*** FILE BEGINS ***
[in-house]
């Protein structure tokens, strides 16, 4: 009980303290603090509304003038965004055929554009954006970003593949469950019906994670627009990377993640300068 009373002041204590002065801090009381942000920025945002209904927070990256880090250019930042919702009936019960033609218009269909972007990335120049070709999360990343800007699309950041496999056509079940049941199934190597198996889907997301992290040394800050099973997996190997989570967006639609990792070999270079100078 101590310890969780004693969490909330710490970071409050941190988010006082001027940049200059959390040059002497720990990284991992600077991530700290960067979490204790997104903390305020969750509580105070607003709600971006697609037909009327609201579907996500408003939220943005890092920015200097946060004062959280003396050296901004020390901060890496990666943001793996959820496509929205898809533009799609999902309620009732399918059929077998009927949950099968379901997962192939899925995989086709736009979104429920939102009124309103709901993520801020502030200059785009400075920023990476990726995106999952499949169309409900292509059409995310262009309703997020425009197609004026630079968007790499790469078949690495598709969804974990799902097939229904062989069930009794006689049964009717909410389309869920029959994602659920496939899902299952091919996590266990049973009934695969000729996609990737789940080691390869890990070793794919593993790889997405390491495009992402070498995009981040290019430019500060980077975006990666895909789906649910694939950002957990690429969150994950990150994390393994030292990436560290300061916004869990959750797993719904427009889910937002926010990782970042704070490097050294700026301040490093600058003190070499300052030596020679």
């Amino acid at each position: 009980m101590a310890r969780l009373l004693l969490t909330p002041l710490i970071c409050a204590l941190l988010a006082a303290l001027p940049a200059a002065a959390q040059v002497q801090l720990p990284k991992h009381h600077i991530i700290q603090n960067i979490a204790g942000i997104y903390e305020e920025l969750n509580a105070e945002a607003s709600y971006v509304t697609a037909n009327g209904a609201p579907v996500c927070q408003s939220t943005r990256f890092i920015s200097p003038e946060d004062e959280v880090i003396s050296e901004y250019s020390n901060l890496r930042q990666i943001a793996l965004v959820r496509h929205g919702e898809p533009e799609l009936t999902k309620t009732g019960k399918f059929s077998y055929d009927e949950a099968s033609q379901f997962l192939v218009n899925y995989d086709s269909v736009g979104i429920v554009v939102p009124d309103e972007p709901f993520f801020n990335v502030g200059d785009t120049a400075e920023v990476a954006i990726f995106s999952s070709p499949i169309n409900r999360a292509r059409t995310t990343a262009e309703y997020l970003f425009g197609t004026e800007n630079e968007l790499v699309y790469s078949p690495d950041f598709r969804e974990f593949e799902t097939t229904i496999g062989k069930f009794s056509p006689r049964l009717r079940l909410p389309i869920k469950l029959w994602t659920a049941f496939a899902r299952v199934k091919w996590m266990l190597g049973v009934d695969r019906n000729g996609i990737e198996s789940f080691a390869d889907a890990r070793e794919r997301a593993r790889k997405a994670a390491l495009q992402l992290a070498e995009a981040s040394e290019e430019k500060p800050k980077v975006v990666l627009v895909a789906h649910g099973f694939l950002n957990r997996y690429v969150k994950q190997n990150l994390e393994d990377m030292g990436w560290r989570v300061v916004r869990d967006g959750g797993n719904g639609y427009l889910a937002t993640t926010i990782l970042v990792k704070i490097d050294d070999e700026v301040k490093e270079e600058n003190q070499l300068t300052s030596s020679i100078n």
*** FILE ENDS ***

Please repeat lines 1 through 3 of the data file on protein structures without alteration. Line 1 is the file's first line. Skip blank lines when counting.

[in-house]
């Protein structure tokens, strides 16, 4: 009980303290603090509304003038965004055929554009954006970003593949469950019906994670627009990377993640300068 009373002041204590002065801090009381942000920025945002209904927070990256880090250019930042919702009936019960033609218009269909972007990335120049070709999360990343800007699309950041496999056509079940049941199934190597198996889907997301992290040394800050099973997996190997989570967006639609990792070999270079100078 101590310890969780004693969490909330710490970071409050941190988010006082001027940049200059959390040059002497720990990284991992600077991530700290960067979490204790997104903390305020969750509580105070607003709600971006697609037909009327609201579907996500408003939220943005890092920015200097946060004062959280003396050296901004020390901060890496990666943001793996959820496509929205898809533009799609999902309620009732399918059929077998009927949950099968379901997962192939899925995989086709736009979104429920939102009124309103709901993520801020502030200059785009400075920023990476990726995106999952499949169309409900292509059409995310262009309703997020425009197609004026630079968007790499790469078949690495598709969804974990799902097939229904062989069930009794006689049964009717909410389309869920029959994602659920496939899902299952091919996590266990049973009934695969000729996609990737789940080691390869890990070793794919593993790889997405390491495009992402070498995009981040290019430019500060980077975006990666895909789906649910694939950002957990690429969150994950990150994390393994030292990436560290300061916004869990959750797993719904427009889910937002926010990782970042704070490097050294700026301040490093600058003190070499300052030596020679």
């Amino acid at each position: 009980m101590a310890r969780l009373l004693l969490t909330p002041l710490i970071c409050a204590l941190l988010a006082a303290l001027p940049a200059a002065a959390q040059v002497q801090l720990p990284k991992h009381h600077i991530i700290q603090n960067i979490a204790g942000i997104y903390e305020e920025l969750n509580a105070e945002a607003s709600y971006v509304t697609a037909n009327g209904a609201p579907v996500c927070q408003s939220t943005r990256f890092i920015s200097p003038e946060d004062e959280v880090i003396s050296e901004y250019s020390n901060l890496r930042q990666i943001a793996l965004v959820r496509h929205g919702e898809p533009e799609l009936t999902k309620t009732g019960k399918f059929s077998y055929d009927e949950a099968s033609q379901f997962l192939v218009n899925y995989d086709s269909v736009g979104i429920v554009v939102p009124d309103e972007p709901f993520f801020n990335v502030g200059d785009t120049a400075e920023v990476a954006i990726f995106s999952s070709p499949i169309n409900r999360a292509r059409t995310t990343a262009e309703y997020l970003f425009g197609t004026e800007n630079e968007l790499v699309y790469s078949p690495d950041f598709r969804e974990f593949e799902t097939t229904i496999g062989k069930f009794s056509p006689r049964l009717r079940l909410p389309i869920k469950l029959w994602t659920a049941f496939a899902r299952v199934k091919w996590m266990l190597g049973v009934d695969r019906n000729g996609i990737e198996s789940f080691a390869d889907a890990r070793e794919r997301a593993r790889k997405a994670a390491l495009q992402l992290a070498e995009a981040s040394e290019e430019k500060p800050k980077v975006v990666l627009v895909a789906h649910g099973f694939l950002n957990r997996y690429v969150k994950q190997n990150l994390e393994d990377m030292g990436w560290r989570v300061v916004r869990d967006g959750g797993n719904g639609y427009l889910a937002t993640t926010i990782l970042v990792k704070i490097d050294d070999e700026v301040k490093e270079e600058n003190q070499l300068t300052s030596s020679i100078n």